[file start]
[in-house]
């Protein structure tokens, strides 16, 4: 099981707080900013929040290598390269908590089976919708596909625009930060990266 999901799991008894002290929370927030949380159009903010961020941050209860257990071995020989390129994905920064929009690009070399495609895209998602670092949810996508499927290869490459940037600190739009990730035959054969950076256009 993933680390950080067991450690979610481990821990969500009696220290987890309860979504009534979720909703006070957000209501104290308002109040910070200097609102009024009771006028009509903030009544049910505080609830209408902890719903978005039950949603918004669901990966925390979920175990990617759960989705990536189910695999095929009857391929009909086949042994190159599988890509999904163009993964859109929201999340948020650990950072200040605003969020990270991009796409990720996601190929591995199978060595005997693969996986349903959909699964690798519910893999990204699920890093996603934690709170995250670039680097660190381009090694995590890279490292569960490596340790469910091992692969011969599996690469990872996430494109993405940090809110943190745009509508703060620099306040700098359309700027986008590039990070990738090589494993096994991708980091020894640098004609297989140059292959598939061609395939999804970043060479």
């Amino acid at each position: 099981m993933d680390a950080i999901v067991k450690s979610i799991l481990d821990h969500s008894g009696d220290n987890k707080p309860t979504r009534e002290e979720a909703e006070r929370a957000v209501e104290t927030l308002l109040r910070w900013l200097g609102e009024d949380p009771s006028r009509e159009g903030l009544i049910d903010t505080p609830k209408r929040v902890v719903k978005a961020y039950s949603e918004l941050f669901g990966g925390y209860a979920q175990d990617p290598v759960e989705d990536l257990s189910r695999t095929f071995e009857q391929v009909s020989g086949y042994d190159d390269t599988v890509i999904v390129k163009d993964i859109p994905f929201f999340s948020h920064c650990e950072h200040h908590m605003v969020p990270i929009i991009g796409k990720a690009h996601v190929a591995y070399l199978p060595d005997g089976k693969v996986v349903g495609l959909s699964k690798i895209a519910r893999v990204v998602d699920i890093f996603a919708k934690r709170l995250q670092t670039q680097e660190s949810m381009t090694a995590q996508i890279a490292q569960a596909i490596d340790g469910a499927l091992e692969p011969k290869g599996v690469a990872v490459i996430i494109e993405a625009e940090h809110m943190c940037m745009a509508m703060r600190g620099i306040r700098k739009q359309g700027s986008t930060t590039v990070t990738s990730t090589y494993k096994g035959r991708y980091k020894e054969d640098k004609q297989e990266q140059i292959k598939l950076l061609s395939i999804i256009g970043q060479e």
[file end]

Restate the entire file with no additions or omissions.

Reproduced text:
[in-house]
């Protein structure tokens, strides 16, 4: 099981707080900013929040290598390269908590089976919708596909625009930060990266 999901799991008894002290929370927030949380159009903010961020941050209860257990071995020989390129994905920064929009690009070399495609895209998602670092949810996508499927290869490459940037600190739009990730035959054969950076256009 993933680390950080067991450690979610481990821990969500009696220290987890309860979504009534979720909703006070957000209501104290308002109040910070200097609102009024009771006028009509903030009544049910505080609830209408902890719903978005039950949603918004669901990966925390979920175990990617759960989705990536189910695999095929009857391929009909086949042994190159599988890509999904163009993964859109929201999340948020650990950072200040605003969020990270991009796409990720996601190929591995199978060595005997693969996986349903959909699964690798519910893999990204699920890093996603934690709170995250670039680097660190381009090694995590890279490292569960490596340790469910091992692969011969599996690469990872996430494109993405940090809110943190745009509508703060620099306040700098359309700027986008590039990070990738090589494993096994991708980091020894640098004609297989140059292959598939061609395939999804970043060479």
């Amino acid at each position: 099981m993933d680390a950080i999901v067991k450690s979610i799991l481990d821990h969500s008894g009696d220290n987890k707080p309860t979504r009534e002290e979720a909703e006070r929370a957000v209501e104290t927030l308002l109040r910070w900013l200097g609102e009024d949380p009771s006028r009509e159009g903030l009544i049910d903010t505080p609830k209408r929040v902890v719903k978005a961020y039950s949603e918004l941050f669901g990966g925390y209860a979920q175990d990617p290598v759960e989705d990536l257990s189910r695999t095929f071995e009857q391929v009909s020989g086949y042994d190159d390269t599988v890509i999904v390129k163009d993964i859109p994905f929201f999340s948020h920064c650990e950072h200040h908590m605003v969020p990270i929009i991009g796409k990720a690009h996601v190929a591995y070399l199978p060595d005997g089976k693969v996986v349903g495609l959909s699964k690798i895209a519910r893999v990204v998602d699920i890093f996603a919708k934690r709170l995250q670092t670039q680097e660190s949810m381009t090694a995590q996508i890279a490292q569960a596909i490596d340790g469910a499927l091992e692969p011969k290869g599996v690469a990872v490459i996430i494109e993405a625009e940090h809110m943190c940037m745009a509508m703060r600190g620099i306040r700098k739009q359309g700027s986008t930060t590039v990070t990738s990730t090589y494993k096994g035959r991708y980091k020894e054969d640098k004609q297989e990266q140059i292959k598939l950076l061609s395939i999804i256009g970043q060479e």